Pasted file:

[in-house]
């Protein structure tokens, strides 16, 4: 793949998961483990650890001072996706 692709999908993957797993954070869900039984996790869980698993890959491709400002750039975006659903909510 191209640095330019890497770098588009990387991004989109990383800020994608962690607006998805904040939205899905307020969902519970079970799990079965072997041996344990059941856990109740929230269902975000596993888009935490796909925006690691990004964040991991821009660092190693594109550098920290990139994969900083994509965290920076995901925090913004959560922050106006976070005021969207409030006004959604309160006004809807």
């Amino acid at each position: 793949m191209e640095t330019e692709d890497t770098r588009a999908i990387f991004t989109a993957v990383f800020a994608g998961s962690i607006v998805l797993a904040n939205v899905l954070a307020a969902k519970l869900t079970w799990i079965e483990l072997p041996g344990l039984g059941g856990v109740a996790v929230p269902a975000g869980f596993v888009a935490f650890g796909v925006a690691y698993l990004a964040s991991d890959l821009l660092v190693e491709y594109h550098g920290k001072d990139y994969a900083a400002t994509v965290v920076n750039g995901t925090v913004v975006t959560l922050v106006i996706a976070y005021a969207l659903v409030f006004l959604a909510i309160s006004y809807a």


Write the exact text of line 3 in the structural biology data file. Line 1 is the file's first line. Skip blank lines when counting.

């Amino acid at each position: 793949m191209e640095t330019e692709d890497t770098r588009a999908i990387f991004t989109a993957v990383f800020a994608g998961s962690i607006v998805l797993a904040n939205v899905l954070a307020a969902k519970l869900t079970w799990i079965e483990l072997p041996g344990l039984g059941g856990v109740a996790v929230p269902a975000g869980f596993v888009a935490f650890g796909v925006a690691y698993l990004a964040s991991d890959l821009l660092v190693e491709y594109h550098g920290k001072d990139y994969a900083a400002t994509v965290v920076n750039g995901t925090v913004v975006t959560l922050v106006i996706a976070y005021a969207l659903v409030f006004l959604a909510i309160s006004y809807a």